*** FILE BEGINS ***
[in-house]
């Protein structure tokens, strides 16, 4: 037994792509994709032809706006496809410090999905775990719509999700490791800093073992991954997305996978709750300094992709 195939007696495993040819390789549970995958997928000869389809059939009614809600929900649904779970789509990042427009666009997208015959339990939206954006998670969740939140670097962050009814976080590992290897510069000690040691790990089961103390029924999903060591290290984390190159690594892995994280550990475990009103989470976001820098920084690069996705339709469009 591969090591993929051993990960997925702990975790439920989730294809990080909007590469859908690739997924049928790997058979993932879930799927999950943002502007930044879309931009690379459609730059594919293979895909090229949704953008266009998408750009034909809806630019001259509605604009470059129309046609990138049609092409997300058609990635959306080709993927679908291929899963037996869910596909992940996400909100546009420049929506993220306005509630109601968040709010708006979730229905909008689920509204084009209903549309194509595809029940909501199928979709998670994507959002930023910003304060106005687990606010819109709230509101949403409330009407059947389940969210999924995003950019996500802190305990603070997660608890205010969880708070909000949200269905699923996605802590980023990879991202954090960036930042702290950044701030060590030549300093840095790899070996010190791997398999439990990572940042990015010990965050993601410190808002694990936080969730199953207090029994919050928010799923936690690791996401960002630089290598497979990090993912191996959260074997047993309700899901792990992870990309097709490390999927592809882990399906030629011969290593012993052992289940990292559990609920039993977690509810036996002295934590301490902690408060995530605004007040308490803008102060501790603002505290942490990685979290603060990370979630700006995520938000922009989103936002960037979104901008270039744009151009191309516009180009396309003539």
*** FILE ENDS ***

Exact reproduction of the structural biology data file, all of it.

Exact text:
[in-house]
């Protein structure tokens, strides 16, 4: 037994792509994709032809706006496809410090999905775990719509999700490791800093073992991954997305996978709750300094992709 195939007696495993040819390789549970995958997928000869389809059939009614809600929900649904779970789509990042427009666009997208015959339990939206954006998670969740939140670097962050009814976080590992290897510069000690040691790990089961103390029924999903060591290290984390190159690594892995994280550990475990009103989470976001820098920084690069996705339709469009 591969090591993929051993990960997925702990975790439920989730294809990080909007590469859908690739997924049928790997058979993932879930799927999950943002502007930044879309931009690379459609730059594919293979895909090229949704953008266009998408750009034909809806630019001259509605604009470059129309046609990138049609092409997300058609990635959306080709993927679908291929899963037996869910596909992940996400909100546009420049929506993220306005509630109601968040709010708006979730229905909008689920509204084009209903549309194509595809029940909501199928979709998670994507959002930023910003304060106005687990606010819109709230509101949403409330009407059947389940969210999924995003950019996500802190305990603070997660608890205010969880708070909000949200269905699923996605802590980023990879991202954090960036930042702290950044701030060590030549300093840095790899070996010190791997398999439990990572940042990015010990965050993601410190808002694990936080969730199953207090029994919050928010799923936690690791996401960002630089290598497979990090993912191996959260074997047993309700899901792990992870990309097709490390999927592809882990399906030629011969290593012993052992289940990292559990609920039993977690509810036996002295934590301490902690408060995530605004007040308490803008102060501790603002505290942490990685979290603060990370979630700006995520938000922009989103936002960037979104901008270039744009151009191309516009180009396309003539």